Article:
Kevin C O'Connor PhD
Assistant Professor of Neurology
The O’Connor laboratory, is part of the Department of Neurology and program in Human Translational Immunology (HTI) at Yale University School of Medicine. The aim of our research is to further elucidate the role that B cells play in disease. We are specifically interested in defining the mechanisms by which B cells, and the antibodies they produce, affect tissue damage in autoimmunity and participate in tumor biology. To this end we are engaged in determining the specificity of autoantibodies and understanding the mechanisms by which B cells organize in autoimmune tissue. Areas of special interest in our autoimmunity program include multiple sclerosis, inflammatory myopathy and myasthenia gravis. Our cancer program is currently focused on meningiomas and germ cell tumors.
Extensive Research Description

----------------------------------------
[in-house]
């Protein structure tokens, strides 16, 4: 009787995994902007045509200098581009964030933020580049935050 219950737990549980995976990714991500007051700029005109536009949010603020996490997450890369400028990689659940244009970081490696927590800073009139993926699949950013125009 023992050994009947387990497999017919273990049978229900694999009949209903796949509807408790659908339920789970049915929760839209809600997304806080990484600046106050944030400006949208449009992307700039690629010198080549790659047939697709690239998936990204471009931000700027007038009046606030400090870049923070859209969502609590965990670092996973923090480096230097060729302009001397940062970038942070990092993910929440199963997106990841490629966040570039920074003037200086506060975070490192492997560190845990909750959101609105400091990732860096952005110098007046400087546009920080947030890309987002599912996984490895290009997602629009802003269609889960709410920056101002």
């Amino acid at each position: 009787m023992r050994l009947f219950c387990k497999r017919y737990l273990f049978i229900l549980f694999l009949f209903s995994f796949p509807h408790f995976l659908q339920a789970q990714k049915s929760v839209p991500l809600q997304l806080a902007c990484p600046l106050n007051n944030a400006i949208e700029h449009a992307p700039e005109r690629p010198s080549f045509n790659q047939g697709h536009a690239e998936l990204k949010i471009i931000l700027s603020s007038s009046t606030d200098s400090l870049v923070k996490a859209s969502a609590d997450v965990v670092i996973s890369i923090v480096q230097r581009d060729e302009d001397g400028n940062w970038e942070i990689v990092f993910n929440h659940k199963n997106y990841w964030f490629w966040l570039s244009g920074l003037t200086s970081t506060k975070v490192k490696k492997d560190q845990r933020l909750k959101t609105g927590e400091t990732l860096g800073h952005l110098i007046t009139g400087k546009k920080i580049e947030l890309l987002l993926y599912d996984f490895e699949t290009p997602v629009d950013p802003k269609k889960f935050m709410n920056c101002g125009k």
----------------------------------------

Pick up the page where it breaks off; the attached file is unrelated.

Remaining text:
Multiple sclerosis. B-cell depletion therapy in MS results in a remarkable reduction in new inflammatory brain lesions and clinical relapses, indicating that B cells contribute to MS pathology. How they do so is not well understood. We have built a program that is focused on furthering the understanding of the role that B cells and antibodies play in the pathology of MS. To this end, my group is investigating the following fundamental questions in MS: What are the antigen targets of MS B cells? Through the application of novel technologies, we demonstrated that autoantibodies to the encephalogenic myelin antigens, MBP and MOG are uncommon in the serum and CSF of adult patients with MS [1-4]. This turned our interest toward the B cells that accumulate at the site of tissue injury, the MS CNS. Here, we are elucidating the antigen specificity of B cells that reside within MS lesions. Our strategy harnesses the adaptive response of the humoral immune system by using the machinery of the B cells present in these tissues to isolate autoantigens . Laser capture micro-dissection is used to isolate single B cells directly from CNS tissue. Single-cell PCR then amplifies the antibody variable regions, sequencing of which provides information concerning expanded clones and evidence of those that have experienced antigen-driven stimulation. Then, large amounts of recombinant, whole IgG from selected clones are produced. The IgG is then used to capture antigens from candidate sources. The precise molecular definition of isolated antigen(s) is then determined through sophisticated mass spectrometric methodologies. To date, we have isolated and identified a number of candidate autoantigens, validation of which is under way. What is the relationship between the antibodies and the B cells present in the CSF and CNS tissue and to those in the periphery? While B cells and antibodies are present in the CSF and CNS tissue of patients with MS, the relationship among them is not understood. We have constructed immunoglobulin transcriptomes and proteomes from CNS tissue and CSF that allowed us to determine that these compartmentalized B cells and antibodies are clonally related [6, 7]. We have now turned our attention toward determining how these cells are related to the peripheral B cell repertoire. We are currently using high-throughput sequencing to build immunoglobulin transcriptomes from the cervical lymph nodes, which will be compared to those derived from CNS lesions and the CSF. How do MS CNS B cells function as antigen-presenting cells? We are developing a model system engineered to examine the role of human MS CNS-derived immunoglobulin in the pathogenic progression of CNS demyelination. Specifically, we will build a mouse model genetically engineered to develop B cells expressing immunoglobulin derived from pervasive human MS CNS clones. This model will allow the study of the contribution that MS CNS-derived immunoglobulin and B cells make to CNS demyelination and tissue injury